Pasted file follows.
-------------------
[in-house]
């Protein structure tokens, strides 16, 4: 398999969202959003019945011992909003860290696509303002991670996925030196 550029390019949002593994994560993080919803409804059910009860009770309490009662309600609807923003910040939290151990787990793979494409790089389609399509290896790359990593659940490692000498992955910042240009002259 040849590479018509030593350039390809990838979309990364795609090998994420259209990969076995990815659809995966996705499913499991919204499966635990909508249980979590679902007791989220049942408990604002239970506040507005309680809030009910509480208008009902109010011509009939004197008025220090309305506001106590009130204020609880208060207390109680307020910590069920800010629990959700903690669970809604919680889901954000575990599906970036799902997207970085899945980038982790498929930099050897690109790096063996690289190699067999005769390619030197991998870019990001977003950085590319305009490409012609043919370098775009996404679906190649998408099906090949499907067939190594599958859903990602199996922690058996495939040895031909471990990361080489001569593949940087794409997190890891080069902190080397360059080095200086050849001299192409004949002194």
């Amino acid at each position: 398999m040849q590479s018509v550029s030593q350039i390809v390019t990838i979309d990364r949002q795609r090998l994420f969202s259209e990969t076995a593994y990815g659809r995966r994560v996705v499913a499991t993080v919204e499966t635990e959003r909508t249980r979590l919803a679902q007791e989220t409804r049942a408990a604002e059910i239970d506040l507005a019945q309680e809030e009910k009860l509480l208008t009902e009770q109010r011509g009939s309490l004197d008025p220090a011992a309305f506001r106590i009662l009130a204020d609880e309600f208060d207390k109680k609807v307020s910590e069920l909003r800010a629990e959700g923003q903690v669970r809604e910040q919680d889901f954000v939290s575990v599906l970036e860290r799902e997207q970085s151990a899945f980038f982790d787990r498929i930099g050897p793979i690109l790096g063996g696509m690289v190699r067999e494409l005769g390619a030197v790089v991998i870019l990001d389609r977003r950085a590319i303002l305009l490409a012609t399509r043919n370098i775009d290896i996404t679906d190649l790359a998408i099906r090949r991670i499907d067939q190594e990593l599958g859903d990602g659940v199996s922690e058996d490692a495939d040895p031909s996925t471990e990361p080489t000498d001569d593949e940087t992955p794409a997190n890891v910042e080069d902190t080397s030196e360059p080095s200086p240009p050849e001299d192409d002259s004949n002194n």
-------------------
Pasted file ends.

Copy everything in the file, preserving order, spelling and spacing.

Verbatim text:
[in-house]
């Protein structure tokens, strides 16, 4: 398999969202959003019945011992909003860290696509303002991670996925030196 550029390019949002593994994560993080919803409804059910009860009770309490009662309600609807923003910040939290151990787990793979494409790089389609399509290896790359990593659940490692000498992955910042240009002259 040849590479018509030593350039390809990838979309990364795609090998994420259209990969076995990815659809995966996705499913499991919204499966635990909508249980979590679902007791989220049942408990604002239970506040507005309680809030009910509480208008009902109010011509009939004197008025220090309305506001106590009130204020609880208060207390109680307020910590069920800010629990959700903690669970809604919680889901954000575990599906970036799902997207970085899945980038982790498929930099050897690109790096063996690289190699067999005769390619030197991998870019990001977003950085590319305009490409012609043919370098775009996404679906190649998408099906090949499907067939190594599958859903990602199996922690058996495939040895031909471990990361080489001569593949940087794409997190890891080069902190080397360059080095200086050849001299192409004949002194």
């Amino acid at each position: 398999m040849q590479s018509v550029s030593q350039i390809v390019t990838i979309d990364r949002q795609r090998l994420f969202s259209e990969t076995a593994y990815g659809r995966r994560v996705v499913a499991t993080v919204e499966t635990e959003r909508t249980r979590l919803a679902q007791e989220t409804r049942a408990a604002e059910i239970d506040l507005a019945q309680e809030e009910k009860l509480l208008t009902e009770q109010r011509g009939s309490l004197d008025p220090a011992a309305f506001r106590i009662l009130a204020d609880e309600f208060d207390k109680k609807v307020s910590e069920l909003r800010a629990e959700g923003q903690v669970r809604e910040q919680d889901f954000v939290s575990v599906l970036e860290r799902e997207q970085s151990a899945f980038f982790d787990r498929i930099g050897p793979i690109l790096g063996g696509m690289v190699r067999e494409l005769g390619a030197v790089v991998i870019l990001d389609r977003r950085a590319i303002l305009l490409a012609t399509r043919n370098i775009d290896i996404t679906d190649l790359a998408i099906r090949r991670i499907d067939q190594e990593l599958g859903d990602g659940v199996s922690e058996d490692a495939d040895p031909s996925t471990e990361p080489t000498d001569d593949e940087t992955p794409a997190n890891v910042e080069d902190t080397s030196e360059p080095s200086p240009p050849e001299d192409d002259s004949n002194n």